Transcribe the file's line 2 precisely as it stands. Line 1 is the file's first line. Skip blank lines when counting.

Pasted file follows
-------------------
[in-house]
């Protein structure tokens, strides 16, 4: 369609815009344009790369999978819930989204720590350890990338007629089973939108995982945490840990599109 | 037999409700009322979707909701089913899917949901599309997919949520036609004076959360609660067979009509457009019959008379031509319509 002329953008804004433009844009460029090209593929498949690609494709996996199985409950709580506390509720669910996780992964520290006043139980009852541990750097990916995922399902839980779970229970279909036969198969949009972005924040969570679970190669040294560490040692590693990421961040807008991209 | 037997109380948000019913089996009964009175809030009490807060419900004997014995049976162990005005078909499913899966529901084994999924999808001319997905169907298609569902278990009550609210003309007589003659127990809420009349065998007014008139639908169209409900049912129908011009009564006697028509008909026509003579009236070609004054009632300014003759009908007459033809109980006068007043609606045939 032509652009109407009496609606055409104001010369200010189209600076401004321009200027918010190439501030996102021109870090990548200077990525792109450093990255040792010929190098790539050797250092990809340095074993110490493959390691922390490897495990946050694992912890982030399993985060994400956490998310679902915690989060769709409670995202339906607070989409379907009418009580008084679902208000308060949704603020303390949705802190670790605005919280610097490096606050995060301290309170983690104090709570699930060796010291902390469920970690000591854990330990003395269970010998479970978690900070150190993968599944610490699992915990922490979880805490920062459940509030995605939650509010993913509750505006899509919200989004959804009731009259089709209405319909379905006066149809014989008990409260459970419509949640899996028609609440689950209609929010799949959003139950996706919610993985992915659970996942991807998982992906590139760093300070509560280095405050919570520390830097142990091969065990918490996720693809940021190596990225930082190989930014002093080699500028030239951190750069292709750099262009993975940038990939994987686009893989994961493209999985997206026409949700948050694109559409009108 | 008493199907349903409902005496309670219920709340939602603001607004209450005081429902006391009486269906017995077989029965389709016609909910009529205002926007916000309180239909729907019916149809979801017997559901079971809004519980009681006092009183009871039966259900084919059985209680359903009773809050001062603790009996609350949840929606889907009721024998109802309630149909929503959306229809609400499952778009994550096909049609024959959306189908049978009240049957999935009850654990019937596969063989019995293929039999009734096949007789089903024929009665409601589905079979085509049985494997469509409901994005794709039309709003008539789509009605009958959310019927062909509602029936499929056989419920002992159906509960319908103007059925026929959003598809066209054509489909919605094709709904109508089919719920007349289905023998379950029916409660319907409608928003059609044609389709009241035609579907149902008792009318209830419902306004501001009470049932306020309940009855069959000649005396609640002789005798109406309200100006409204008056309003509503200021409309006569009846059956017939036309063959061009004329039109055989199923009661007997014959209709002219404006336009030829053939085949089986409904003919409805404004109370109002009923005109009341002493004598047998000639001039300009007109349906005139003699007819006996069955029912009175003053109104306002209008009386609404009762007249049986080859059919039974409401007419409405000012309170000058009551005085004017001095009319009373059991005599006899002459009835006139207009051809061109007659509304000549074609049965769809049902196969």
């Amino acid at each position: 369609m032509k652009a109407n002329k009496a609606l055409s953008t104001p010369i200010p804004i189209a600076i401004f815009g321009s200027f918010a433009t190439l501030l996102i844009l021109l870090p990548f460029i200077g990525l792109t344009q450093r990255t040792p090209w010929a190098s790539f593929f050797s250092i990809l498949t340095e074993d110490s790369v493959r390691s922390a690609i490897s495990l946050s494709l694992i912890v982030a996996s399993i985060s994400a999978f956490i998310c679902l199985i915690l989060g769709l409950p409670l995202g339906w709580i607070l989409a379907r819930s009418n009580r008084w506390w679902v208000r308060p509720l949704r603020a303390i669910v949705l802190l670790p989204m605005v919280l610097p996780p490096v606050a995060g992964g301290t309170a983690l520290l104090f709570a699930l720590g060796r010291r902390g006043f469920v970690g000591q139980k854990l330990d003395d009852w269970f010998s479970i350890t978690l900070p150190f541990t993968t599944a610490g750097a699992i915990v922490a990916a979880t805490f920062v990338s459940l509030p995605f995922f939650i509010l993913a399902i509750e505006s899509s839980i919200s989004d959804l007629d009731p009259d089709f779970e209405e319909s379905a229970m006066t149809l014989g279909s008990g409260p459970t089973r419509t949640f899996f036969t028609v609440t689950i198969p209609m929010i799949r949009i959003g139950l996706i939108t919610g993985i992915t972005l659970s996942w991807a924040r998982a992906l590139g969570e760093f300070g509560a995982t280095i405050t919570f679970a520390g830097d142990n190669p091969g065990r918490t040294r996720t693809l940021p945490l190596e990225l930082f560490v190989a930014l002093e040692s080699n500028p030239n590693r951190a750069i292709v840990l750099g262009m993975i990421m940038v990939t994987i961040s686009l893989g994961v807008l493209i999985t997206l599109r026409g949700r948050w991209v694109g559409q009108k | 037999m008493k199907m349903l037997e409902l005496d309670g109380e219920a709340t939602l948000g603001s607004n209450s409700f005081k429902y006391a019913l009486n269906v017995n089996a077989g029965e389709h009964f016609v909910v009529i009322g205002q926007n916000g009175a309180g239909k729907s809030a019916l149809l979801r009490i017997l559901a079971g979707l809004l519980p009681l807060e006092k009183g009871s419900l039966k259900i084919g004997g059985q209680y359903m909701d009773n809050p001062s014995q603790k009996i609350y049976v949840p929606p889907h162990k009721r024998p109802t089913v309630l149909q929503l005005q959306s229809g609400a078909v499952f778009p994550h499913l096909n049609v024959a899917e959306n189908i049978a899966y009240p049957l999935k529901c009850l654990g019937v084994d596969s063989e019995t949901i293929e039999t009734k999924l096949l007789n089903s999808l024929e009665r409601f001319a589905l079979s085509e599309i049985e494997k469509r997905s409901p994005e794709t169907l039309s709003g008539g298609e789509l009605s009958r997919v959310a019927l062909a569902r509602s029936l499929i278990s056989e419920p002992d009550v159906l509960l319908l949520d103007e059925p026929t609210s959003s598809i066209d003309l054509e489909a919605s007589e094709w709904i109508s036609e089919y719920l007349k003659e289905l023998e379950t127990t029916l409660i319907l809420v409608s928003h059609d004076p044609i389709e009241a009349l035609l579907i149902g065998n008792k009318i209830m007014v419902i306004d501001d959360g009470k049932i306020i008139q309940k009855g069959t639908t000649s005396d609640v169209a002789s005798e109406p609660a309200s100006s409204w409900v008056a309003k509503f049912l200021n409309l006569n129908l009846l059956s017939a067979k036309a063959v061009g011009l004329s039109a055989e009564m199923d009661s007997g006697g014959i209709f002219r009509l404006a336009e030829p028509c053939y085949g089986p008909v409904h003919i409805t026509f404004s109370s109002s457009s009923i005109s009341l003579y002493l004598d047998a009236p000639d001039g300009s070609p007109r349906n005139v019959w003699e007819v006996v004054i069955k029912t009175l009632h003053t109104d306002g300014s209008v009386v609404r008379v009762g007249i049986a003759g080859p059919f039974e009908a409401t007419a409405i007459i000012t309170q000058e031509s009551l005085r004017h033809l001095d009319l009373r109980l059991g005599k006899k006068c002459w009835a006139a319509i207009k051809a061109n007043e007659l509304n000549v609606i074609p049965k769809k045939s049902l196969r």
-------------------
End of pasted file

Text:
């Protein structure tokens, strides 16, 4: 369609815009344009790369999978819930989204720590350890990338007629089973939108995982945490840990599109 | 037999409700009322979707909701089913899917949901599309997919949520036609004076959360609660067979009509457009019959008379031509319509 002329953008804004433009844009460029090209593929498949690609494709996996199985409950709580506390509720669910996780992964520290006043139980009852541990750097990916995922399902839980779970229970279909036969198969949009972005924040969570679970190669040294560490040692590693990421961040807008991209 | 037997109380948000019913089996009964009175809030009490807060419900004997014995049976162990005005078909499913899966529901084994999924999808001319997905169907298609569902278990009550609210003309007589003659127990809420009349065998007014008139639908169209409900049912129908011009009564006697028509008909026509003579009236070609004054009632300014003759009908007459033809109980006068007043609606045939 032509652009109407009496609606055409104001010369200010189209600076401004321009200027918010190439501030996102021109870090990548200077990525792109450093990255040792010929190098790539050797250092990809340095074993110490493959390691922390490897495990946050694992912890982030399993985060994400956490998310679902915690989060769709409670995202339906607070989409379907009418009580008084679902208000308060949704603020303390949705802190670790605005919280610097490096606050995060301290309170983690104090709570699930060796010291902390469920970690000591854990330990003395269970010998479970978690900070150190993968599944610490699992915990922490979880805490920062459940509030995605939650509010993913509750505006899509919200989004959804009731009259089709209405319909379905006066149809014989008990409260459970419509949640899996028609609440689950209609929010799949959003139950996706919610993985992915659970996942991807998982992906590139760093300070509560280095405050919570520390830097142990091969065990918490996720693809940021190596990225930082190989930014002093080699500028030239951190750069292709750099262009993975940038990939994987686009893989994961493209999985997206026409949700948050694109559409009108 | 008493199907349903409902005496309670219920709340939602603001607004209450005081429902006391009486269906017995077989029965389709016609909910009529205002926007916000309180239909729907019916149809979801017997559901079971809004519980009681006092009183009871039966259900084919059985209680359903009773809050001062603790009996609350949840929606889907009721024998109802309630149909929503959306229809609400499952778009994550096909049609024959959306189908049978009240049957999935009850654990019937596969063989019995293929039999009734096949007789089903024929009665409601589905079979085509049985494997469509409901994005794709039309709003008539789509009605009958959310019927062909509602029936499929056989419920002992159906509960319908103007059925026929959003598809066209054509489909919605094709709904109508089919719920007349289905023998379950029916409660319907409608928003059609044609389709009241035609579907149902008792009318209830419902306004501001009470049932306020309940009855069959000649005396609640002789005798109406309200100006409204008056309003509503200021409309006569009846059956017939036309063959061009004329039109055989199923009661007997014959209709002219404006336009030829053939085949089986409904003919409805404004109370109002009923005109009341002493004598047998000639001039300009007109349906005139003699007819006996069955029912009175003053109104306002209008009386609404009762007249049986080859059919039974409401007419409405000012309170000058009551005085004017001095009319009373059991005599006899002459009835006139207009051809061109007659509304000549074609049965769809049902196969």